#1 Visit your new state and city
Before moving to another state, I highly recommend making at least one trip to your new city. This way, you can get a good feel for the location and various neighborhoods. Bring a guide book with you or head to the town’s visitors center for brochures, maps and recommendations. If staying in a hotel, ask the concierge for suggestions. You should also be able to find plenty of information on your new city and state through internet research and review sites. In addition to the city’s tourism attractions, I recommend seeking out local hot spots and under-the-radar hangouts.
#2 Research schools
Have school-age children? Make researching schools in your new city or state a high priority. If you plan to send your child to public school, determine which neighborhoods are associated with your schools of interest. To find top-rated schools in your new neighborhood, use Moving.com’s School Ratings tool, which includes GreatSchools ratings and other helpful information.
#3 Budget accordingly
Moving to another state won’t be cheap. In fact, according to the American Moving and Storage Association, the average cost of hiring professional movers for an out of state move is $4,300. Keep in mind that even if you’re planning a DIY move, you’ll have to pay for a truck rental or container, moving supplies and various other expenses. To figure out your budget, start with how much you are willing and able to spend on the move. Then list out all necessary moving expenses. Remember to put a bit of extra money aside for unexpected expenses. Also, if moving for a job, be sure to check whether or not your employer plans to cover part or all of your moving expenses.
#4 Find a place to live
Ideally, you’d like to find a new place to live before you move. Unless you know the area well already, I recommend renting for the first six months while you get a feel for the city. To find a safe, budget-friendly place to live, hire a reputable Realtor to show you homes in your choice neighborhoods. Hiring the right Realtor is extremely important when moving to another state. A knowledgeable real estate agent should be able to help guide you in your house hunting process. They should also know the market inside and out, and be able to help you with all legalities and paperwork. To find a real estate agent in your new state, check Realtor.com’s network of Realtors.
#5 Research moving companies
If you do decide to hire a moving company to help with the move, make sure its a reliable trustworthy one. We at Mid-Atlantic Moving and Storage are very serious about customer service and have made staffing and administrative changes in order to ensure that every Mid-Atlantic customer has a good experience from the initial phone call until the conclusion of their move.
#6 Come up with a strategic packing plan
Before boxing up your things, come up with a timeline and plan for packing. I recommend packing all non-essentials first. Non-essentials are anything you won’t need in the weeks leading up to the move, including books, home decor items, and electronics. Pack essentials last. These should include kitchen items, dinnerware and toiletries. To make your packing easier, donate items you won’t need in the new home to a local Salvation Army, Habitat for Humanity or Goodwill. Be sure to pack all important documents and records in a separate clearly-labeled box.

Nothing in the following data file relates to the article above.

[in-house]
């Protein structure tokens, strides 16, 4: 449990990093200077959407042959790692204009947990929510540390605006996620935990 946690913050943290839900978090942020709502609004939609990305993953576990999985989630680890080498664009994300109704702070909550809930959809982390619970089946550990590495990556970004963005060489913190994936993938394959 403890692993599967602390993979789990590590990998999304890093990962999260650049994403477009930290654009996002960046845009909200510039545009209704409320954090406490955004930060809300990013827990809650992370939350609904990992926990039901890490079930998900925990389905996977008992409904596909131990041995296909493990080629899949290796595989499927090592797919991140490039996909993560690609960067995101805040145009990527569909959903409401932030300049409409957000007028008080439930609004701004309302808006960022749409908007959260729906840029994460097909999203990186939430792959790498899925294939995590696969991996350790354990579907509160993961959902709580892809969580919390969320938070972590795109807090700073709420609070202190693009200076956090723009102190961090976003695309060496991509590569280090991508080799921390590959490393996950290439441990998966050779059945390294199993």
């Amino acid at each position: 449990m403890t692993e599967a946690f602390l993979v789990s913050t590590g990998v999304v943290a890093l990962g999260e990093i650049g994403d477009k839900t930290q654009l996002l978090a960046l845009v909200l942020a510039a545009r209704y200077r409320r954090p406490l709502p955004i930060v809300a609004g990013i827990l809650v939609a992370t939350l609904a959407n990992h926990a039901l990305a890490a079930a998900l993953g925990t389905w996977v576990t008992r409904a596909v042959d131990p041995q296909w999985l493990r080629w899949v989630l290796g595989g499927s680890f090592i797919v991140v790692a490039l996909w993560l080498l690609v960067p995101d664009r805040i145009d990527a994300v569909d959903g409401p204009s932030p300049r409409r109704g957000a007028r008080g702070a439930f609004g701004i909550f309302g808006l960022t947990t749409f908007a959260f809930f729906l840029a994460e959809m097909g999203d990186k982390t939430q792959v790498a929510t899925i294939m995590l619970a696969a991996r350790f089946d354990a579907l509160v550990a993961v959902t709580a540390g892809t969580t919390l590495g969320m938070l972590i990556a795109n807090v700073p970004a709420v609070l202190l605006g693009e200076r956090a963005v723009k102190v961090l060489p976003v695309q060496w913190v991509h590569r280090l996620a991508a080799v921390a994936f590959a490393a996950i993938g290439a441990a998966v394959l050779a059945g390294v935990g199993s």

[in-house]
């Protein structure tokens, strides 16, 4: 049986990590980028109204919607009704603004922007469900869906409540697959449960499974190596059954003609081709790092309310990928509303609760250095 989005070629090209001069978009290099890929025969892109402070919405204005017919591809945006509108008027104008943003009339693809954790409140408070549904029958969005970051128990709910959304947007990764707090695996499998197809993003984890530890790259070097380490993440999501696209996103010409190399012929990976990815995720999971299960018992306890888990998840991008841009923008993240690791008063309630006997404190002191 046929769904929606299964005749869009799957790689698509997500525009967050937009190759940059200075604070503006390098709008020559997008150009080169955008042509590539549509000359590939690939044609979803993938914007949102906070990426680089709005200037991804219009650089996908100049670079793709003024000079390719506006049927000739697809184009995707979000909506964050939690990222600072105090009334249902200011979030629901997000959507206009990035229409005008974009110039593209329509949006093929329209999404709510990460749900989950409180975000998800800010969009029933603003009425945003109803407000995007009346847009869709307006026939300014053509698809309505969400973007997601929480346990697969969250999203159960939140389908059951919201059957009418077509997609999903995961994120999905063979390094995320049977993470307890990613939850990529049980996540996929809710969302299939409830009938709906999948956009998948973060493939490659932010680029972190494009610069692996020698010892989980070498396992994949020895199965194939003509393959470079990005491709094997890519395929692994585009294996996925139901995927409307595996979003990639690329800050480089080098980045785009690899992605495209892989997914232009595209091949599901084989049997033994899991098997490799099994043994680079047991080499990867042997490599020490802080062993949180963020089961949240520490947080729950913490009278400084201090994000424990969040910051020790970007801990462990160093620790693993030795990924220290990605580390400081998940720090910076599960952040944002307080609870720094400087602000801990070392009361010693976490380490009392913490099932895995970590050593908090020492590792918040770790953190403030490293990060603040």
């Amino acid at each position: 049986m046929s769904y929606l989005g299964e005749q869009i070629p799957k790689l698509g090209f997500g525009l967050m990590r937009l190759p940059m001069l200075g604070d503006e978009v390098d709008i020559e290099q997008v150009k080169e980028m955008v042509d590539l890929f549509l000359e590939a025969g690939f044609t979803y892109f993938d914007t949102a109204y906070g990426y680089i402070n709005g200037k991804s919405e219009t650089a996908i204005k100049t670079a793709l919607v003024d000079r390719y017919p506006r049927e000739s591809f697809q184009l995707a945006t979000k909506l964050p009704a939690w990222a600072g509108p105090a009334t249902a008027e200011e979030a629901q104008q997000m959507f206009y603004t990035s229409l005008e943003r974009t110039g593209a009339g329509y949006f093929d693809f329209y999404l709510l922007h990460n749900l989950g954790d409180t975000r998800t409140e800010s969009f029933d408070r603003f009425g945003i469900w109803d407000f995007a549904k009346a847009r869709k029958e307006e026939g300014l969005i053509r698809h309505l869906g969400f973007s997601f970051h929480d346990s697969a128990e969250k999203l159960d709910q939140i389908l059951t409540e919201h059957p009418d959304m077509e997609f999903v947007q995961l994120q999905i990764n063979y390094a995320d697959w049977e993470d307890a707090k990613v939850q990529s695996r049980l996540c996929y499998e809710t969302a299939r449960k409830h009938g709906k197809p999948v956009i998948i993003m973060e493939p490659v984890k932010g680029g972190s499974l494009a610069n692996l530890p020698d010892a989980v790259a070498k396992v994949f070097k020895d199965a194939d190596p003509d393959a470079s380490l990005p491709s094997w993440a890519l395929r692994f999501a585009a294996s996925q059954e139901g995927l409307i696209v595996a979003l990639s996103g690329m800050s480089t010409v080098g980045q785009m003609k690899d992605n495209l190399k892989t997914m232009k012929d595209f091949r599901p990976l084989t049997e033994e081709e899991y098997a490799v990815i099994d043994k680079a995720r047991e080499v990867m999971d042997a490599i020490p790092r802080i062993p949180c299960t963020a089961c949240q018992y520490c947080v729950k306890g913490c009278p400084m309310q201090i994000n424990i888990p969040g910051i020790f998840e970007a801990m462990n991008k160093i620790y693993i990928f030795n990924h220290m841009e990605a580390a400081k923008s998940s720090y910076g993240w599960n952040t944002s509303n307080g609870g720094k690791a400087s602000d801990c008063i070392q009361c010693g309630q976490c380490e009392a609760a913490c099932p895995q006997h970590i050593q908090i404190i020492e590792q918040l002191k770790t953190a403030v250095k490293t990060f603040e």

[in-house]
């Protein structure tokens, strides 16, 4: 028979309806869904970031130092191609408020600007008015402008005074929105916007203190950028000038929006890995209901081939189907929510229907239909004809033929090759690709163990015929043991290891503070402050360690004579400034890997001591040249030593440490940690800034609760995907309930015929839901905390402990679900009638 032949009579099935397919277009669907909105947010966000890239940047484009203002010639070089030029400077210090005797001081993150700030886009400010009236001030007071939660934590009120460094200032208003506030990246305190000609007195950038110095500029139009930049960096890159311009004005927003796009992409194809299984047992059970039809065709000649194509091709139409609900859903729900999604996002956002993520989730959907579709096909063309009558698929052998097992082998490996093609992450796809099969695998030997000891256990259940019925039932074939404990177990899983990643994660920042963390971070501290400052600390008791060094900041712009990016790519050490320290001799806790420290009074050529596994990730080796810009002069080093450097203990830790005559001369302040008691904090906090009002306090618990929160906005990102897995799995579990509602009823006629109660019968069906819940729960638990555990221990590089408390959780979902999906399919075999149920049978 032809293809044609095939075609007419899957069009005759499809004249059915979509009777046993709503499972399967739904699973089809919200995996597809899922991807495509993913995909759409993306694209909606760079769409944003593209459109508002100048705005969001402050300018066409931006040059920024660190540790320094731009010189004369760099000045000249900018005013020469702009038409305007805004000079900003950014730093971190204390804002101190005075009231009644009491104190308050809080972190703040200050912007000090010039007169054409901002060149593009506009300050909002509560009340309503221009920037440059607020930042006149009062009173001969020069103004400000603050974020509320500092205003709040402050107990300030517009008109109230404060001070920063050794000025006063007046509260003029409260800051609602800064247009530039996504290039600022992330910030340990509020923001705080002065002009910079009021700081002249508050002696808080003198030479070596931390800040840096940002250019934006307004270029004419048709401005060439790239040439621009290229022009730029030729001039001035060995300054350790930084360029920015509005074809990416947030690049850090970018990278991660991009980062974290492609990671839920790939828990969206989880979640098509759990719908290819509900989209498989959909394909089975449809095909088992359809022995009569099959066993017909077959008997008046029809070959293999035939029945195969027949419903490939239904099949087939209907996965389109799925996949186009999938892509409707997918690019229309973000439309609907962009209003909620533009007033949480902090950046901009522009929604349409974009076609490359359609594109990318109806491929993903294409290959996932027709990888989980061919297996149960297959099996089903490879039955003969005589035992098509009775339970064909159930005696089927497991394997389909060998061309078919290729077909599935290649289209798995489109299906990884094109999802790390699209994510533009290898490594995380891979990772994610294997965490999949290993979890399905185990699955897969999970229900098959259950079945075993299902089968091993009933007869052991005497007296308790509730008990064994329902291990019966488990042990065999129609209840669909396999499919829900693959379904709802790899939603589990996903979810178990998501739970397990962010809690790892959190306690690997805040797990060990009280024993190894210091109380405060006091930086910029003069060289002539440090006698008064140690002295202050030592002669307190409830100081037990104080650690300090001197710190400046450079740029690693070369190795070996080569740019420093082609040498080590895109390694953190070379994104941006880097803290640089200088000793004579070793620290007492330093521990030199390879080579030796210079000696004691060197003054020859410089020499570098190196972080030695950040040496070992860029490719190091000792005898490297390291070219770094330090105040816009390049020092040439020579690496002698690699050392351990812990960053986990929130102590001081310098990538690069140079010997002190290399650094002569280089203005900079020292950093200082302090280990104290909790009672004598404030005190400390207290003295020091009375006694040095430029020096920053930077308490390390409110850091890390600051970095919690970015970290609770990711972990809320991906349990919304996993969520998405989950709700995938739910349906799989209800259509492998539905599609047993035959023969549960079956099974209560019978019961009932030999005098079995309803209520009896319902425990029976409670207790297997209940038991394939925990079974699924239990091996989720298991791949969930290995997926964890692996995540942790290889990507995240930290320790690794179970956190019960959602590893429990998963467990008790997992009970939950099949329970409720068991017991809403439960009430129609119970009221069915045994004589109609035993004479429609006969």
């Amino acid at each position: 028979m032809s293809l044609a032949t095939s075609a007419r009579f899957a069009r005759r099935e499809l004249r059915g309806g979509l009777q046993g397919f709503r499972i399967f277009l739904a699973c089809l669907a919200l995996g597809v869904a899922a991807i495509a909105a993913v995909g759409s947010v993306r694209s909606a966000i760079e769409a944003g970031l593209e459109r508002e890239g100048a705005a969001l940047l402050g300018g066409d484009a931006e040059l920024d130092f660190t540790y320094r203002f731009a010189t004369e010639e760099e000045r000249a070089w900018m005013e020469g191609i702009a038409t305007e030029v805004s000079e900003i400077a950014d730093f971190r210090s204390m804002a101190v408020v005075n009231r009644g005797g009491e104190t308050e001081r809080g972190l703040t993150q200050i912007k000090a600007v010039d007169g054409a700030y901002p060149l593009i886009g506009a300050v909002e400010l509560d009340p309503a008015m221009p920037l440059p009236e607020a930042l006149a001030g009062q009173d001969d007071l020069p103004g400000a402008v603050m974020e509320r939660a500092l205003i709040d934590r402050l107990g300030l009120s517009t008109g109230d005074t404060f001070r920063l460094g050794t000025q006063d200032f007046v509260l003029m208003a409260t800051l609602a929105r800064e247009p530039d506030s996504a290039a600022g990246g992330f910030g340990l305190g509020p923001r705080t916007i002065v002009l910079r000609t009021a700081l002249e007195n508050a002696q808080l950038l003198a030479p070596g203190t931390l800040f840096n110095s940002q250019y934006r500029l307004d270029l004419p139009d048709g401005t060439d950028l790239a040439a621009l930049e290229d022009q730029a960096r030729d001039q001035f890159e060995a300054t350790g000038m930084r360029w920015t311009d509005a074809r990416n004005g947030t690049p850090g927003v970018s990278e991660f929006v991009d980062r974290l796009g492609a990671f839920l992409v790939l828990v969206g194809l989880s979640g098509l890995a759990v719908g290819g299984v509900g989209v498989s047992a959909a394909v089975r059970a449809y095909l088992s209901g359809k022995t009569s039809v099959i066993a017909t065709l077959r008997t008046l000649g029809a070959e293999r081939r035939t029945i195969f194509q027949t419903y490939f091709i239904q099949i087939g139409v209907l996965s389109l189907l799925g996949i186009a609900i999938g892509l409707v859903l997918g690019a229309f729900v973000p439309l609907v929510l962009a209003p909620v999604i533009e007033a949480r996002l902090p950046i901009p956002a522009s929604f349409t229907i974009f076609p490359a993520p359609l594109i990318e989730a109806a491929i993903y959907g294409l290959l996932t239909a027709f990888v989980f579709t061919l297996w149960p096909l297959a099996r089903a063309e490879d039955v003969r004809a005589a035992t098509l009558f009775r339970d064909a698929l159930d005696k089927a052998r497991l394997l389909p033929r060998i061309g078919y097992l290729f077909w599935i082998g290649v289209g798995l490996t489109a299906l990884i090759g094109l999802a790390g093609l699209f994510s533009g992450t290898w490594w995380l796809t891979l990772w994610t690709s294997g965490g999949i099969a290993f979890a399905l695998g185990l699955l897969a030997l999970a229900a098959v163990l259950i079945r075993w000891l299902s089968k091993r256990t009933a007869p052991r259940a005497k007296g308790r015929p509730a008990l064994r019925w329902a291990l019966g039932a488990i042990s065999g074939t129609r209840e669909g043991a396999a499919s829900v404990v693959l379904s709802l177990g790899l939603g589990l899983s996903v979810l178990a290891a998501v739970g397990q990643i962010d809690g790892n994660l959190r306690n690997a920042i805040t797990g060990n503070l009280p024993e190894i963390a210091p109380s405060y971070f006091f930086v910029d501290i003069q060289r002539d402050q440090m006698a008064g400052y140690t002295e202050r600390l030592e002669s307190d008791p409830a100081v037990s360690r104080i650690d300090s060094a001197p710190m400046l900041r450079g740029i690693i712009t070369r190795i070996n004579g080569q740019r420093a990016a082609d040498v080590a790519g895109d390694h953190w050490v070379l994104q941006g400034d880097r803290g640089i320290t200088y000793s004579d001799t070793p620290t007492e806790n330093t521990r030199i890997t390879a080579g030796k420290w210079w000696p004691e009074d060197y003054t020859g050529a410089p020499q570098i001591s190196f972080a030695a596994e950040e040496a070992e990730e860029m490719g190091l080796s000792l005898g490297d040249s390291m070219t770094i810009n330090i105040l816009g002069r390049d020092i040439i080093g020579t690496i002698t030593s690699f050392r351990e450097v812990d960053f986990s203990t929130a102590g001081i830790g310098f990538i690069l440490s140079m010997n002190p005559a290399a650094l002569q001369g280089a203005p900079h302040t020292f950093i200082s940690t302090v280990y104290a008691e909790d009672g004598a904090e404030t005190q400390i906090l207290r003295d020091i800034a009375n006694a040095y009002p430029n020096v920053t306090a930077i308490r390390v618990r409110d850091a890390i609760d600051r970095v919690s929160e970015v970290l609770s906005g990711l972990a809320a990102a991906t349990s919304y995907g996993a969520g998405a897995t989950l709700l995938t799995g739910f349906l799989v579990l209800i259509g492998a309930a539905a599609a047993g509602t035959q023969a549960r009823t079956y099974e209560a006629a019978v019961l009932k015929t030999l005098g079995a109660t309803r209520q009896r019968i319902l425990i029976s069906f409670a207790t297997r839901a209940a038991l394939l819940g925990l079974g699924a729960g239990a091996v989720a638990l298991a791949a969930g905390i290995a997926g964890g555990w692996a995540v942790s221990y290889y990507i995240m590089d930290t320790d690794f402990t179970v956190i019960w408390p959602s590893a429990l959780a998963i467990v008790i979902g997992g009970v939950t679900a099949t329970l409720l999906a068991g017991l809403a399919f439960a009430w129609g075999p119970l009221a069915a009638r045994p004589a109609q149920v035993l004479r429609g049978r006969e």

#7 Schedule and transfer your utilities
Before you move, be sure to contact your utility companies to let them know you are moving. Utilities include cable and internet, water and sewer, gas, electricity, satellite, and security system. If you already have an address in your new state, go ahead and schedule a transfer or installation date.
#8 Forward your mail
Fortunately, forwarding your snail mail is easy and can be done well ahead of time. All you have to do is go to USPS.com and choose the date you wish to begin forwarding your mail. Thinking of renting a PO Box in your new city? Check out Moving.com’s guide to setting up a PO Box when you move.
#9 Let others know you are moving
Don’t forget to let your friends, family, neighbors and coworkers know you’re moving! Chances are good that you won’t have time to sit down with everyone in-person to tell them about the move. Instead, try sending a simple email with your new mailing address and any other additional details about the move you wish to share.
#10 Establish domicile in the new state
Once you move, you’ll need to establish legal domicile for tax purposes. If you’re moving to another state permanently and making it your main place of residence, you’ll need to establish legal domicile for tax purposes. To find information on the various ways to establish domicile in your new state, check out the state’s website.
#11 Get a new driver’s license
Want to drive in your new state? You’ll need a new driver’s license from your state’s DMV. Be sure to check your state’s requirements, as many states require new residents to obtain their driver’s license within a specific time window after moving. Keep in mind that while requirements for transferring a driver’s license vary from state to state, you’ll most likely need a driver’s license, proof of residency, proof of your social security number and an additional form of identification.
#12 Purchase a pet registration
Got a pet? You may need to register your furball with your city or county. While requirements and deadlines vary depending on the state, many places require owners to register their pets within a month of acquiring the pet or moving. This is mainly to ensure that animals receive their necessary Rabies shots for public safety purposes.
We welcome the opportunity to help with your moving needs and introduce you to the NEW Mid-Atlantic soon!